-It can be used for tea as well. Just pour your loose tea in the ekobrew (I empty 2 tea bags in there when I want to make a glass of iced tea).
How to use it:
Just flip open the hinged lid, scoop your coffee in and close the lid. It fits in the same place where you would put regular disposable K-Cups. It does have to sit a certain way, so the hole in the bottom lines up with the pin in the coffee maker, but there are 2 little “handles” on the sides and they fit into existing grooves on the Keurig. Once inserted, close the lid and brew just like you normally would.
I find there’s really no need to measure after you get used to how much coffee you need. I don’t use the markings on the inside of the ekobrew. There is a max fill line, which is not recommended to exceed, because the lid will not close properly and the water will not adequately drip through. It is also not recommended to pack the coffee down, nor is it necessary. And do not use a very fine grind of coffee. It will block the holes in the filter and not allow the coffee to drip out properly. Regular grind for other coffee makers is perfect.
When the coffee is brewed, just remove the ekobrew, open the lid, tap the used grinds into the trash (or compost bucket) and rinse. It may be a little hot, but I have never found it too hot to handle.
Extra things to note:
I have used the ekobrew filters for almost 6 months now, on a daily basis. I am really happy with the way they are holding up. I did notice this morning, however, that while wiping some grinds away from the lid, I almost threw away the hairline thin silicone ring which insures that the lid of the ekobrew has a snug fit and stays closed. I placed it back on and made sure it was still tight, which it was. It could have easily fallen into the garbage pail and I would never have noticed. It blends in with the color of the ekobrew lid, so I had to check my other one to make sure that was still there. It was.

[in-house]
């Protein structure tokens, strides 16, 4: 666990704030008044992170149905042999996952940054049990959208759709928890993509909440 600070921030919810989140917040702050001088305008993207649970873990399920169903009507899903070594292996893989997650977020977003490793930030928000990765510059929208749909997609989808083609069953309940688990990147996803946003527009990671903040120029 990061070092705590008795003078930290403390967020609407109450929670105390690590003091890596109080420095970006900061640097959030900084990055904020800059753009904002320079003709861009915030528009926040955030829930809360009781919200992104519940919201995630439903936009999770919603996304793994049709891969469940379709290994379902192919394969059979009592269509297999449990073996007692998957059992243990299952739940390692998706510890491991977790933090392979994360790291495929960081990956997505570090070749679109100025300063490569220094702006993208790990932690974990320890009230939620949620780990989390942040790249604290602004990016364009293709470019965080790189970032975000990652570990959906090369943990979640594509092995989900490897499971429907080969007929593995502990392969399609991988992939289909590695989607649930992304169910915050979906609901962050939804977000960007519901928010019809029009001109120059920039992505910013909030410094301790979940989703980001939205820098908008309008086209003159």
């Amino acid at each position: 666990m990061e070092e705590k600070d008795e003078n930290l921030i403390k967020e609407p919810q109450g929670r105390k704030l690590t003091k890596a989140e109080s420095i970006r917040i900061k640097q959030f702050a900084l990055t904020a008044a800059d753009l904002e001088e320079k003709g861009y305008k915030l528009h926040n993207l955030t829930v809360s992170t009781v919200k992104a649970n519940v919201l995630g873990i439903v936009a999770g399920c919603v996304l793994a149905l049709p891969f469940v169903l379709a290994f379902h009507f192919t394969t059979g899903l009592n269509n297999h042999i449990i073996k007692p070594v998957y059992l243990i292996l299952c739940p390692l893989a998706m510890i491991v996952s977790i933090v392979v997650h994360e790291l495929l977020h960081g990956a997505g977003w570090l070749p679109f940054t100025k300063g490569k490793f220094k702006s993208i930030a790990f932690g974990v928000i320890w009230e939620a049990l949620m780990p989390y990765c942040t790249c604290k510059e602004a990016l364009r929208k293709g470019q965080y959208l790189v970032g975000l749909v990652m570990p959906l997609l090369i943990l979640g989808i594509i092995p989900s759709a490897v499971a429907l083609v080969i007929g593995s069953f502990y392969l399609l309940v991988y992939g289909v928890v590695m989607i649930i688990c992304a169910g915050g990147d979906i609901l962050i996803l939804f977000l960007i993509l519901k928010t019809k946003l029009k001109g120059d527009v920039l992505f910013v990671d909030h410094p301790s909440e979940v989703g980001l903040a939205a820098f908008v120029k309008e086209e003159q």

http://www.ekobrew.com (www.ekobrew.com) states that the ekobrew filter is not compatible with 4 models of Keurig brewers. These models are B30, B130, B150 and B155. I cannot think of a reason it would not work with all Keurig brewers, but I emailed the company to find out. I will update this review when I hear back from them.
Update: I received an email back from ekobrew and this is what they said about the non-compatibility of the 4 models:
"The ekobrew does not work in the B30 and the B130 because the profile of the ekobrew at the top of the cup will not allow the chamber mechanism to click shut.For the B150 & B155 the chamber narrows and has ridges that facilitate the pliability of the k-cups but not the rigid construction of the ekobrew.Thank you for your good question; I hope this helps."
I am very happy with this product. I have considered buying more in the future, but it probably isn’t necessary because they are easy to clean and refill. Is it a little bit inconvenient after having the luxury of just popping a pre-filled K-Cup in the machine? Yes, but it’s also faster than setting up a regular coffee maker, so to me, it’s worth the savings. I still buy K-Cups once in a while to keep on hand for the occasion when I just feel too lazy, but for the most part, they are just for back-up these days!